Pro-Tips for Making Popovers
“I’m really into popovers these days,” a dear friend excitedly pronounced, a propos of nothing whatsoever. Her fervor was such that she wanted to share her new baking affinity with anyone and everyone. “Are you into them yet?” she eagerly inquired—as though a fever were striking the South, and it was only a matter of time before contagion infiltrated our kitchens. “They are foolproof and delicious!” Well, there you have it: We decidedly became “really into” popovers, too. Not only are they exactly as stated—both foolproof and delicious—they are also appealingly versatile.
Fresh-from-the-oven popovers are as appropriate with morning coffee, served with butter and honey or jam, as they are an elegant afternoon snack with tea. They also make a lovely alternative to dinner rolls on the evening table. While we normally do not advocate for special equipment in the kitchen, we will make an exception here. A popover pan is inexpensive and makes perfect puffs (but a muffin tin or ramekins are fine too—just be sure to butter whichever pan you choose very well).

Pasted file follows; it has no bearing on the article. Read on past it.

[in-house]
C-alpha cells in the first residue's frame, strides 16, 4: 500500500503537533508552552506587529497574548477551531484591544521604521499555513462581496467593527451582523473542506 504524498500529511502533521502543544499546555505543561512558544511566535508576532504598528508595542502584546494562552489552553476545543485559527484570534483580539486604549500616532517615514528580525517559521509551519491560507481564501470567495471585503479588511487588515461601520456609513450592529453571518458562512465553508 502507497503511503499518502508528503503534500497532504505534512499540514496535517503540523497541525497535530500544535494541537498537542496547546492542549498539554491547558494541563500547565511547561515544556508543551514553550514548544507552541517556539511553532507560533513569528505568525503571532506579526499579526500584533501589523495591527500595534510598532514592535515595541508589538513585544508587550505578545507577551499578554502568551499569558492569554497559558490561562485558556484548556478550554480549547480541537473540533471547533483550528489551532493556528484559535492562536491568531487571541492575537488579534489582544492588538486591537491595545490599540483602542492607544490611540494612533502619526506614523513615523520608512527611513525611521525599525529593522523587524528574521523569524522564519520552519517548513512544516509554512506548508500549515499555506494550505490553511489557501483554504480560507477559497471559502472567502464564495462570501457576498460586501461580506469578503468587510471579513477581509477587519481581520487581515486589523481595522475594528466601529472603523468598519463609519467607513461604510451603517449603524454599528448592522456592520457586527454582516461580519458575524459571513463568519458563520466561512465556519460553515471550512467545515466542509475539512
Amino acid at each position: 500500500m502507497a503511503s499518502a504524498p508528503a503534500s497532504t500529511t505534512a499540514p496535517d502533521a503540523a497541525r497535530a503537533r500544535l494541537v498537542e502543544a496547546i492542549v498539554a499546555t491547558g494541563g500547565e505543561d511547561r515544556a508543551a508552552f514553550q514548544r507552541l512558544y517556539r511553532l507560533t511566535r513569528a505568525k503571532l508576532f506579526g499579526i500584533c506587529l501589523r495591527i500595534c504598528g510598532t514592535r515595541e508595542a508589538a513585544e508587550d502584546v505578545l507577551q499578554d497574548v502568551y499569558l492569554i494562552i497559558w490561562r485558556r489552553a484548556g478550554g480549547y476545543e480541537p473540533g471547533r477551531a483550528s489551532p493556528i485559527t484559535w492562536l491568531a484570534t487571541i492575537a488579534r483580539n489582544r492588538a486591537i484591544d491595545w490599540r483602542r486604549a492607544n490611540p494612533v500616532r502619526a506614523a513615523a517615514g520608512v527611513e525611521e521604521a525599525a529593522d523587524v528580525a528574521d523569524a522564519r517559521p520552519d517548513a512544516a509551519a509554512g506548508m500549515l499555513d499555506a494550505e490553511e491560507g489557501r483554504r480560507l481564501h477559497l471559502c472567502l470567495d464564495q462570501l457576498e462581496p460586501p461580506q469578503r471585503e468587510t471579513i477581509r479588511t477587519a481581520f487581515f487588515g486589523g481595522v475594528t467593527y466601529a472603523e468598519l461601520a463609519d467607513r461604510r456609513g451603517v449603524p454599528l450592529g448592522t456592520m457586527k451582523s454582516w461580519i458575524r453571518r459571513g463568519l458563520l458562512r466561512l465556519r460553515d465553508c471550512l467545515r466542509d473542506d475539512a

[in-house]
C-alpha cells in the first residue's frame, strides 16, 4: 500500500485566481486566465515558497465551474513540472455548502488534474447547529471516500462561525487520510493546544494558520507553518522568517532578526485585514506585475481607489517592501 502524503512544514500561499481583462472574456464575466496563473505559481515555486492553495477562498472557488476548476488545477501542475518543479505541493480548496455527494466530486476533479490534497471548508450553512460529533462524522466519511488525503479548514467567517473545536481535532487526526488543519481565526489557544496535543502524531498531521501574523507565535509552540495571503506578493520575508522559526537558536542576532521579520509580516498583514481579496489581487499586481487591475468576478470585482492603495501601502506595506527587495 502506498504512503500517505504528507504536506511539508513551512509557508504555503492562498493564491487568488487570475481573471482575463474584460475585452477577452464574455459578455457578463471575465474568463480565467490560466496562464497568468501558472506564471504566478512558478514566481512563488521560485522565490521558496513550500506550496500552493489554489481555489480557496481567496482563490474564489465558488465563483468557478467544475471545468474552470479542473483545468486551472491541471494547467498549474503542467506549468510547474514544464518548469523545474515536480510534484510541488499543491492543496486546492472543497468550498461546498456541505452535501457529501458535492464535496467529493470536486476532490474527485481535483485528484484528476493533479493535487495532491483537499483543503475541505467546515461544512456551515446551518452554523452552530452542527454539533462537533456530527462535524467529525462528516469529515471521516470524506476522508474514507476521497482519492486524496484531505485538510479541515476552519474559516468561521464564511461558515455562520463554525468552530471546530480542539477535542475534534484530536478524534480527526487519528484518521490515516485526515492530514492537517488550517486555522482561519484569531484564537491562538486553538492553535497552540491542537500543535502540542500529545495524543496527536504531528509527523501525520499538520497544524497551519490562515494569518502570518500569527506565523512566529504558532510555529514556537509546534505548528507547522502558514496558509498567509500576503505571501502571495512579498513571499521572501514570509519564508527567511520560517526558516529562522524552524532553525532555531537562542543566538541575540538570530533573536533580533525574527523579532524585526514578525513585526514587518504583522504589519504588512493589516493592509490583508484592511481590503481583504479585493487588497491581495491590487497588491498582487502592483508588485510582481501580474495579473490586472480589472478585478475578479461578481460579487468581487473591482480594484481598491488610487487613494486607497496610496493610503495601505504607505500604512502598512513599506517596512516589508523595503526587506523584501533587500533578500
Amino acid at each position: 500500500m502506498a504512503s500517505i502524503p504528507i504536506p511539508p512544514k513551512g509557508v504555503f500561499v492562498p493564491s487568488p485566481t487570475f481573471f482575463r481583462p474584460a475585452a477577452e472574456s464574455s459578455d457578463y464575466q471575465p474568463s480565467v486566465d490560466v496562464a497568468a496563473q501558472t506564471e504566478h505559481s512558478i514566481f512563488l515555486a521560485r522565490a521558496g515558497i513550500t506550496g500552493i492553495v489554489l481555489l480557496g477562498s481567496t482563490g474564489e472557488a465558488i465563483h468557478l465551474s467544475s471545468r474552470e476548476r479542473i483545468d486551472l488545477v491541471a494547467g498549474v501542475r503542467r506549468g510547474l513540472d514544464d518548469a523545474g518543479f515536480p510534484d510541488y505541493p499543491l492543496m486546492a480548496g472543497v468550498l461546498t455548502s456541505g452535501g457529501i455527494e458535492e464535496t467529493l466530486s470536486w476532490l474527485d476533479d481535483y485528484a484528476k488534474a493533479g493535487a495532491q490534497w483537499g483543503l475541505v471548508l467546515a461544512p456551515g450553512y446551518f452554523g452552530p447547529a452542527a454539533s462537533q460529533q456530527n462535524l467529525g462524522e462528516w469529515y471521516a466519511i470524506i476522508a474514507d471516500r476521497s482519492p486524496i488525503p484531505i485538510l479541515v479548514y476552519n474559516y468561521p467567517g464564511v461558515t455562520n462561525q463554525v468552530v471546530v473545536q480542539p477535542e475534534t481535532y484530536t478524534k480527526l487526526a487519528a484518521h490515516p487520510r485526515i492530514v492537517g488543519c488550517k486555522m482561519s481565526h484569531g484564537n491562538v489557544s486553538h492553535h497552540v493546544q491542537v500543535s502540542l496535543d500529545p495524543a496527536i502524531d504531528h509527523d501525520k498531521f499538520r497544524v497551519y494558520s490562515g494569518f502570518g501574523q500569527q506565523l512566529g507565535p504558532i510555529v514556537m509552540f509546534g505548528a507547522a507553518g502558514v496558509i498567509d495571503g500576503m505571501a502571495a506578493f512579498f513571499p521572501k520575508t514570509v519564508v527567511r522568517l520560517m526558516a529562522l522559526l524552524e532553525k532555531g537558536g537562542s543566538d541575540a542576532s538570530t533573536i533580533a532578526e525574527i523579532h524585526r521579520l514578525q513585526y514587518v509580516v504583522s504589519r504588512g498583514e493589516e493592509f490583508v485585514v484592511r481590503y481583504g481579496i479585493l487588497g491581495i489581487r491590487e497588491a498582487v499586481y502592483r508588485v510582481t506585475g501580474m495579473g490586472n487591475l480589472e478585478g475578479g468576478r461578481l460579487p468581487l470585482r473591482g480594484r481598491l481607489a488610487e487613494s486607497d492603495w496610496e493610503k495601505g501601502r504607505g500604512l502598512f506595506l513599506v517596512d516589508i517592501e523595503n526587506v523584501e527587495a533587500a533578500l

While they are named because of how they “pop over” the side of the pan in which they are baked, we have found the name to fit another instance: They can be made in a jiffy with ingredients you already have in in your pantry, making them a perfect offering for when friends just “pop over.”
Softened butter for coating pan
2 tablespoons butter melted
1 cup flour
1 teaspoon salt
1 cup whole milk at room temperature
2 eggs at room temperature
Preheat oven to 450 degrees. Coat the cups with room-temperature butter and then pour ½ teaspoon melted butter into each cup, reserving remaining butter. This helps release popovers from the cups after baking.
Whisk together flour and salt. In a separate bowl, whisk together milk and eggs.
Pour wet ingredients into the dry mixture and whisk until combined. Finish the batter by whisking in remaining melted butter. For a savory variation, try adding ¼ cup shredded Gruyère to the batter or add 1 tablespoon chopped thyme or basil.
Divide the batter between 6 cups. Bake for 20 minutes on the bottom rack of oven. No peeking! Popovers will deflate if you open the oven door.
Reduce the heat to 350 degrees and bake for 10−15 minutes more, until a deep golden brown. The longer you bake them, the sturdier they will become, but be careful not to overbake. Continue to keep oven door closed while baking.
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